By Bernie Becker - 05/22/14 06:00 AM EDT
Congressional Democrats say Attorney General Eric Holder has a long way to go before proving to them that the nations’ largest banks aren’t “too big to jail.”
Holder plugged this week’s guilty plea from Credit Suisse on a conspiracy to aid tax evasion charge as evidence that not even the world’s largest banks are above the law.
But they said they would need to see other global banking powers receive that sort of aggressive treatment — and even more bankers go to jail — before they believe Holder is taking a hard enough line against the financial sector.
Sen. Carl Levin (D-Mich.), who lit into the Justice Department’s investigation into Credit Suisse at a February hearing, called the plea “proof that we will put a heck of a lot of pressure on you to make you accountable if you aid and abet tax evasion.”
But Levin added, “the Justice Department, I don’t think, can make the argument that banks or powerful people are too big to jail until they prove it.”
Some Republicans have sounded a similar note: “Maybe we’ll see some top individuals held criminally liable at some point, but not today,” Sen. Chuck Grassley (Iowa), another critic of the administration’s handling of the banks, said after Monday’s plea announcement.
Populist critics of President Obama and administration officials like Holder have long maintained that the White House went too easy on the financial sector following the 2008 crisis that crippled the economy.
Holder gave those critics additional ammunition last year, when he suggested that prosecuting the largest banks could rattle financial markets and damage the global economy.
Aides to the attorney general quickly said those comments, made at a congressional hearing, had been misconstrued.
But Holder addressed the controversy head-on this month when he said in a video posted on the Justice Department’s website that “there is no such thing as too big to jail,” before pointing to the Credit Suisse plea on Monday to bolster that claim.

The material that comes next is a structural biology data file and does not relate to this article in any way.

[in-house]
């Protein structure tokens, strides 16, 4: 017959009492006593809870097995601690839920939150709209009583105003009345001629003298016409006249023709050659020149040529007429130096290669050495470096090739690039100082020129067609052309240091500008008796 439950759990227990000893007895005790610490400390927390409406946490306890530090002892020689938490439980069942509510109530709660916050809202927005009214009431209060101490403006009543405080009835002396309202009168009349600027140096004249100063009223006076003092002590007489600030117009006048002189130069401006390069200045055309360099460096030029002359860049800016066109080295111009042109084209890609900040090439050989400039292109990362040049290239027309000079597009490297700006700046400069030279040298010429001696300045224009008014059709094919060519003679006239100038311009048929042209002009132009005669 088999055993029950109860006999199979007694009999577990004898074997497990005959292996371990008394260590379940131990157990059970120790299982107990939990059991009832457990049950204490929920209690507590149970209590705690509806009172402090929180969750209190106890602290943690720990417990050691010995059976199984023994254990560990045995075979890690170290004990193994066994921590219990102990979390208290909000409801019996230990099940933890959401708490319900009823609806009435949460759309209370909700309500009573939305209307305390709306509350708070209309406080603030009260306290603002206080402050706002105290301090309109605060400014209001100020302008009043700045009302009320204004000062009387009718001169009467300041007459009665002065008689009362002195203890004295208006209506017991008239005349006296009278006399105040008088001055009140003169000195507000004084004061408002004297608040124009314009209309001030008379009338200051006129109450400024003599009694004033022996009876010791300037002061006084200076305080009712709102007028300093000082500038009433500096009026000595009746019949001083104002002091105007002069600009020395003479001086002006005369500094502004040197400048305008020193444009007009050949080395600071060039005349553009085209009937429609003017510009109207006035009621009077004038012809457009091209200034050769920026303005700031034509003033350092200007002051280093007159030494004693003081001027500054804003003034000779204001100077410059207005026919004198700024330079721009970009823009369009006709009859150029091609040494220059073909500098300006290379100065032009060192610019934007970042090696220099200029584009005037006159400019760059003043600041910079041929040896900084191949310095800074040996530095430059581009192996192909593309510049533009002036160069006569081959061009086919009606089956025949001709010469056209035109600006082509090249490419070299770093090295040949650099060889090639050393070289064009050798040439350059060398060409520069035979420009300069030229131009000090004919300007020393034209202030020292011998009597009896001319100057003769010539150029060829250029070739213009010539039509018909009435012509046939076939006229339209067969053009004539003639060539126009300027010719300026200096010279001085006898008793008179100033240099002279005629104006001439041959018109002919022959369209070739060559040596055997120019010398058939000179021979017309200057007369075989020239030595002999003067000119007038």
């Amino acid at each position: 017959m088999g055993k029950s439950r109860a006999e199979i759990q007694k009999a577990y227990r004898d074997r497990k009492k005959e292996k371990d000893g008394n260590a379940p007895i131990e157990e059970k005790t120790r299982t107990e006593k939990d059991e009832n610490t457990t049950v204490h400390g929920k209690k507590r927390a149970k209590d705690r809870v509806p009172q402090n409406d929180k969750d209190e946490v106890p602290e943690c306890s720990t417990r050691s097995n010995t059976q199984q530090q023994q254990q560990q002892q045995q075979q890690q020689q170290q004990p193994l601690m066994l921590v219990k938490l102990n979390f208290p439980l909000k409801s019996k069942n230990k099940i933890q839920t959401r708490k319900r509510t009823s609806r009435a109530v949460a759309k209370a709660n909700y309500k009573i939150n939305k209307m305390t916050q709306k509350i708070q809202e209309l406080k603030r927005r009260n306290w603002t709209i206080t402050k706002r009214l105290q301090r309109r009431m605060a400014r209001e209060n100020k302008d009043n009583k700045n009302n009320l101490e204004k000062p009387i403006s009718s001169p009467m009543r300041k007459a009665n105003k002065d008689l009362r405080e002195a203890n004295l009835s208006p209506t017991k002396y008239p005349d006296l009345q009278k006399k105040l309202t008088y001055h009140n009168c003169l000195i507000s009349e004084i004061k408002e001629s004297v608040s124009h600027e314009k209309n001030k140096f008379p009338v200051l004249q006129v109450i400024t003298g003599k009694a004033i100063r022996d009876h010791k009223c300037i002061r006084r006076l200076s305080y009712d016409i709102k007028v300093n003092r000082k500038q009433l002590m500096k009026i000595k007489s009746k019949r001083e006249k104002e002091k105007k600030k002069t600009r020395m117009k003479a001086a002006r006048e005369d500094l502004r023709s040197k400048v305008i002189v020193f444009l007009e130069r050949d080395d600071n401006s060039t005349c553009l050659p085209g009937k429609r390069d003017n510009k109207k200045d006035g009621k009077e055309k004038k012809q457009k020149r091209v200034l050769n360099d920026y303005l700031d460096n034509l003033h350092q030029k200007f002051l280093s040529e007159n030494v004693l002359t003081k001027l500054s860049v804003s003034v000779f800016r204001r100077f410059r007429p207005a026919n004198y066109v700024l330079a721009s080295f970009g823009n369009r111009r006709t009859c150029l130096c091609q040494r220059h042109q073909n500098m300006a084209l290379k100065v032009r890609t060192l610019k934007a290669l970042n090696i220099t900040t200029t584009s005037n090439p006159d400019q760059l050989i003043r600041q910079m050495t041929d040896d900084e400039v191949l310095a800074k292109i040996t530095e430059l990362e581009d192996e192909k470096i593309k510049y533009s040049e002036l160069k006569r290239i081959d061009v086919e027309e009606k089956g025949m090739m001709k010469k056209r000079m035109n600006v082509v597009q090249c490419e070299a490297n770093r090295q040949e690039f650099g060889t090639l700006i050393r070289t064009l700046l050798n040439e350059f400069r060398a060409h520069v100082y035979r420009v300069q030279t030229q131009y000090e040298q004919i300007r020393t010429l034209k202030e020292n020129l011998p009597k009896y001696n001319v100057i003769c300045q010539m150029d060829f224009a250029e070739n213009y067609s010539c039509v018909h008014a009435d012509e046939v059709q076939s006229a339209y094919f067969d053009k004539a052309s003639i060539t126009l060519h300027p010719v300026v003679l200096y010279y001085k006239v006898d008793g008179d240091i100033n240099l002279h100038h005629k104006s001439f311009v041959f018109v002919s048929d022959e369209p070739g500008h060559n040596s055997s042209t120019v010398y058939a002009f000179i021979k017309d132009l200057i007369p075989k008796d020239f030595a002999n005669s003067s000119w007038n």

“No bank is too big to jail,” Holder told reporters in announcing the plea. “That notion is simply inconsistent with how this department has conducted itself.”
Holder added that he believes Credit Suisse has changed the way it does business and that the information obtained as part of the plea agreement will help the Justice Department in its fight against tax evasion.
Justice officials have said two Credit Suisse bankers have already pleaded guilty for their efforts in helping U.S. taxpayers hide assets from the government; they face sentencing in August. Six other Credit Suisse bankers are under indictment.
Still, skeptics of the plea openly wonder how much of a warning the Credit Suisse deal actually is to Wall Street.
Critics of the deal have noted that a Swiss bank — and not an American one — is the financial institution that was made into an example and that Credit Suisse had little to do with the 2008 financial crisis.
Plus, they question whether the guilty plea and the $2.6 billion fine will be much of a drag on Credit Suisse’s bottom line. Standard & Poor’s, for instance, this week said that the bank would keep its “A” credit rating, though Moody’s did lower its outlook from stable to negative.
“I wish reality was anywhere near close to Eric Holder’s public relations campaign,” said Dennis Kelleher, head of Better Markets, a Wall Street reform group. “It’s all just part of a PR campaign to look tough without actually being tough. Ultimately, it will fool no one.”
The Progressive Change Campaign Committee added that the “Elizabeth Warren wing of the Democratic Party” would campaign this midterm year for Wall Street bankers to be “fully investigated and criminally prosecuted for their role in the economic meltdown.”
Levin has questioned why Credit Suisse isn’t handing over the names of account holders as part of the plea deal, though he also says he is open to the government’s argument that the agreement with the bank will help them unmask tax evaders.
But generally, Democrats say they’re willing to take a wait-and-see attitude.
“I thought it was a step forward. I’m not turning handsprings,” said Rep. Earl Blumenauer (D-Ore.). “I’m more concerned about going forward than the look back.”
Sen. Sheldon Whitehouse (D-R.I.) said this week that the Justice Department had a “terrific” Monday with the Credit Suisse plea, the conviction of the radical Islamic cleric Abu Hamza al-Masri and the charges against Chinese hackers.
Still, Whitehouse cautioned, “I don’t think people will be convinced on the basis of one decision, one prosecution alone.”
“But that’s no reason not to celebrate a good one like that when you get it,” Whitehouse added. “I think, show us your game. This was a good one, but what else you got?”